Sadly it seems TorrentFreak no longer speaks for the individuals, but rather the corporations that intend to profit most from file sharing. This further proves, that no only does TorrentFreak not understand the benefits of file sharing, but they do not realize the war against our freedoms which are being waged. Enough of my TorrentFreak bashing, I just wanted to state, that Ernesto, you, are a sell out.

The founder of the BitTorrent protocol himself, Bram Cohen, a living legend when it comes to file sharing, had stated that "ISP's should find a way to cope with BitTorrent." Not the other way around. As in any business or industry, if you don't evolve to keep up with the times, you become a fossil, and eventually, your industry is over run and controlled by new, fresh, and innovative businesses, willing to best suit the customers.

The same goes for all ISP's, instead of the constant bitching about BitTorrent, let's invest some of their record profits into upgrading the networks themselves, rather than just moaning. If the governments forced the ISP's into a submissive corner, making the create what I call "worldwide network neutrality", which unlike the network neutrality regulations, I call for all nations to provide the same capable lines from datacenters, nodes, and directly into neighborhoods, so the entire world can provide equal and superior speed to it's people.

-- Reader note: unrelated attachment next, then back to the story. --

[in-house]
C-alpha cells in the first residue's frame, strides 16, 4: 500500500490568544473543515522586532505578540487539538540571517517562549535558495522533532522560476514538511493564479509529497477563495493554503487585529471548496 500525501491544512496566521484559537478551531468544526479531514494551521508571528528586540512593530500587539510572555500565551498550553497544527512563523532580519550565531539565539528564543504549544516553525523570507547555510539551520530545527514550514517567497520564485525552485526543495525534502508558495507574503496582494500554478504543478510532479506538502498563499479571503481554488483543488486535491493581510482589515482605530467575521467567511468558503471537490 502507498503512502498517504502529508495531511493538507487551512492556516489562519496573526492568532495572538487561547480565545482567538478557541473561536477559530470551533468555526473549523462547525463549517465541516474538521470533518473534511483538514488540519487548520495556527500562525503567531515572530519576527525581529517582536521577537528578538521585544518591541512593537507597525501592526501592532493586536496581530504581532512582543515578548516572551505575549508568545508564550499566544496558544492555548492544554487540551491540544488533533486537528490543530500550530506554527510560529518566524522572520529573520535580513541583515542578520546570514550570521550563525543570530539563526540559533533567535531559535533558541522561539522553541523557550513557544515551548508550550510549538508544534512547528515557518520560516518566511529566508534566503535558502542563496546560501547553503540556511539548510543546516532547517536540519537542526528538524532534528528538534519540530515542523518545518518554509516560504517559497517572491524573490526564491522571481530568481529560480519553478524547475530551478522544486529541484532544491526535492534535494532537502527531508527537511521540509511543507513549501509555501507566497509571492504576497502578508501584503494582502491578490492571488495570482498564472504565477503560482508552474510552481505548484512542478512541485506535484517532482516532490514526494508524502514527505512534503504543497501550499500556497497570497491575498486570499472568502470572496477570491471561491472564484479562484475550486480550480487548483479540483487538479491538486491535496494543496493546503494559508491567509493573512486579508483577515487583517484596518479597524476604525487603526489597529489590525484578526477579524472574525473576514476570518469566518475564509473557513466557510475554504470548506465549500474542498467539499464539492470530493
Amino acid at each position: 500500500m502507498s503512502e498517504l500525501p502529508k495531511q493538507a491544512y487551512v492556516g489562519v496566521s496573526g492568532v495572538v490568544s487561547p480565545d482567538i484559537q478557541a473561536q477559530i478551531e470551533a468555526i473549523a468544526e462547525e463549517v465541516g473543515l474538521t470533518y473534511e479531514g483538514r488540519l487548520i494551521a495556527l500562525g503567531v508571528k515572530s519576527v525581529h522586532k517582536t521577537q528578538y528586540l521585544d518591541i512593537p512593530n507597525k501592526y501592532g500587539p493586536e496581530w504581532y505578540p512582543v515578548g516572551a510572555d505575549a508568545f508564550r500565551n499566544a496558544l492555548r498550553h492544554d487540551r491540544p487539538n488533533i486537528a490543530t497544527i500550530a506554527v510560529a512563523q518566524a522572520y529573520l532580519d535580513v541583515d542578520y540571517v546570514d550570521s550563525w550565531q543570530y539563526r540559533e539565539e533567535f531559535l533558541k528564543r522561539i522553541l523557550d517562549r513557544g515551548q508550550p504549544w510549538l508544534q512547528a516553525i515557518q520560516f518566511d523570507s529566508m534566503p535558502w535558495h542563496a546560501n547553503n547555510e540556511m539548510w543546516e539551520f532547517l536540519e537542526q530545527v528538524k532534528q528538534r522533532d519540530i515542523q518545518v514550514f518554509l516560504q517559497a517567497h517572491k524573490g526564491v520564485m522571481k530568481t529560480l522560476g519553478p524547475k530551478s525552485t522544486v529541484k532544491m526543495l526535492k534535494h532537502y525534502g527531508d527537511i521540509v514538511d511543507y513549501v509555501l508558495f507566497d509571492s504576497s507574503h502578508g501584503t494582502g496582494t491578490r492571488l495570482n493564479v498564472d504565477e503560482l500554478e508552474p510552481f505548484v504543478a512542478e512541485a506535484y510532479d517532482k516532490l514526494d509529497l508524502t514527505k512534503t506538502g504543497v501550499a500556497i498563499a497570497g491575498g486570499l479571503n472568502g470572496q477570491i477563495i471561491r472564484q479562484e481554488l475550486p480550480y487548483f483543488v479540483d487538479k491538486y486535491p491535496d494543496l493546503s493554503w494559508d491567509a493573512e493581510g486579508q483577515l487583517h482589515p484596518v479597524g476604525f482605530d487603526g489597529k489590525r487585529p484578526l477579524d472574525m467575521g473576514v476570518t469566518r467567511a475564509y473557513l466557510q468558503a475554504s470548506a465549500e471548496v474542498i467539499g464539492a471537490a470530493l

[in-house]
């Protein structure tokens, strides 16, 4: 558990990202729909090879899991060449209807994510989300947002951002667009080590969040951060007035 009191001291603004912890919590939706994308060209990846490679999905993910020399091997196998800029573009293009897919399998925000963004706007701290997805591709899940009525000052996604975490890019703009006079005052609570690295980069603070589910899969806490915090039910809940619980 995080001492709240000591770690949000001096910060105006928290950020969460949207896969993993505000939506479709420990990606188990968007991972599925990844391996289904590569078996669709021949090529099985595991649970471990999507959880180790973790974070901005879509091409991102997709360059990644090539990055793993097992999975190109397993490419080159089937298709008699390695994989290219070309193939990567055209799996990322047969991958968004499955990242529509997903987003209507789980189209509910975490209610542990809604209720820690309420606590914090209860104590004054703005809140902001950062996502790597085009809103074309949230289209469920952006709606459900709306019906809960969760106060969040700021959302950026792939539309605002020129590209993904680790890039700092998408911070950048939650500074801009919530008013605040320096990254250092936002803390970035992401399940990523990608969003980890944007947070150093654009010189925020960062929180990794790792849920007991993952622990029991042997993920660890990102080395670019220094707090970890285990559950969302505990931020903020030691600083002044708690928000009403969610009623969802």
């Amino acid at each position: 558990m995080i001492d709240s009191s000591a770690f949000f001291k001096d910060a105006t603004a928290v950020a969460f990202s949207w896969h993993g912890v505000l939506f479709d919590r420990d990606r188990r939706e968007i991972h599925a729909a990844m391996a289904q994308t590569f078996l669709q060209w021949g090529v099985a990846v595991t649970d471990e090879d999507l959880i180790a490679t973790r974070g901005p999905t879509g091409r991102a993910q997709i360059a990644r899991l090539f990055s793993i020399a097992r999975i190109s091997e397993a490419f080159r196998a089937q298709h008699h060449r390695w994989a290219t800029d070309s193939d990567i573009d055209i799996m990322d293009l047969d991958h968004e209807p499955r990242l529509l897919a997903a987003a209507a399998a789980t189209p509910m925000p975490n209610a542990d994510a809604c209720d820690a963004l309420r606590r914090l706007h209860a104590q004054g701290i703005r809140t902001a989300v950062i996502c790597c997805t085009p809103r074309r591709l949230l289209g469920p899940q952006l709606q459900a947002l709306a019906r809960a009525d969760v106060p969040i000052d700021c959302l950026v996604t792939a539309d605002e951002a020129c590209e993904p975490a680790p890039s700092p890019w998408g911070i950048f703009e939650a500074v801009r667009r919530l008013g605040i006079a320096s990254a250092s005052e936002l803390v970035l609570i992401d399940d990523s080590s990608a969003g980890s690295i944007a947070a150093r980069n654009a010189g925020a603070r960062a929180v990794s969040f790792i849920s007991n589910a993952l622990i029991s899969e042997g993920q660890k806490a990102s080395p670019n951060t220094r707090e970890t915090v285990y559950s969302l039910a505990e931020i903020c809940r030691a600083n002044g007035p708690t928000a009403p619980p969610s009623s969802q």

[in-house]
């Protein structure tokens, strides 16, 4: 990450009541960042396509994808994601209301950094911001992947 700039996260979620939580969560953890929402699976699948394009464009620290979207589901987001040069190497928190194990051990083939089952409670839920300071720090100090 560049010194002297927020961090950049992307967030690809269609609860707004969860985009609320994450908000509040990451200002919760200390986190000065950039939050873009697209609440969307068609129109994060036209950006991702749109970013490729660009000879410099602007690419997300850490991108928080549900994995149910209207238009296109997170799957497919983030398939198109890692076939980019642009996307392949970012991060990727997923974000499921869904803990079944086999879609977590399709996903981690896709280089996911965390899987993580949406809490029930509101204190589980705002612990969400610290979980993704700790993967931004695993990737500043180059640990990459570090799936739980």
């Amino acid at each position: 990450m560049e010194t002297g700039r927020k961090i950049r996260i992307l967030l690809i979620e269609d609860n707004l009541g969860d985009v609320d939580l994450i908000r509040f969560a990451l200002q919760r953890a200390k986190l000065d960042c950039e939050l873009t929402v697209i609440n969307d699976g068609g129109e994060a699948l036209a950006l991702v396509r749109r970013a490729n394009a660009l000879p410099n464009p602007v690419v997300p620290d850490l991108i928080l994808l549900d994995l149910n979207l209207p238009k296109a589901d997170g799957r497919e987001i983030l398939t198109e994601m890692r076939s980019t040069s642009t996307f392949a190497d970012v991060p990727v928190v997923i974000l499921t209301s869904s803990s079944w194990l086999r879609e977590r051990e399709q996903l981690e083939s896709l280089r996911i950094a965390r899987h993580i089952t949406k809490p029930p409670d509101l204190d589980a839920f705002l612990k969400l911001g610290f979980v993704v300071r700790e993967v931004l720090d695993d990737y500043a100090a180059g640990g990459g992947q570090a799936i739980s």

Not only can we not benefit from the current environment, 30 year old datacenters, outdated lines in rural communities, and failing power grids, but users cannot even reach on average a 3mbps connection limit let alone the world of 100mbps and even 1gbps lines. How do they expect to handle the traffic when it's not going to decrease, it's only going to continue a steady climb uphill.

The BitTorrent community alone, although assumed to handle nearly two thirds of all internet traffic, is not the only forms of file sharing. You cap the BitTorrent protocol, they will only move on to direct downloads, File Transfer protocol (FTP), SSH, file storage engines, or some other creative technique. All they are doing, is attempting to make the users outsmart them yet again, and sorry to inform the oh-so desperate ISP's, but we will prevail. The people of this Earth, will never fall to their knees to support your totalitarianism or your enforcement of unjust methods.

I am a user of µTorrent, I have been for a long time, but I do not use beta's, or new builds, I stick by my trusted µTorrent Build 1.6, because as some of you may not know, all the newer releases, if you limit your upload speed, they can utterly shortfall your download speed. It's called the "anti-leech" code by insiders, and it does exist. Do not fret though µTorrent, if you do decide to implement such a major change, many of us, who stand up for the people and not the media agenda "prophets", will no longer use your product. It's true yes, it is your decision µTorrent, but if you want to decide to destroy your company, then by all means, go ahead.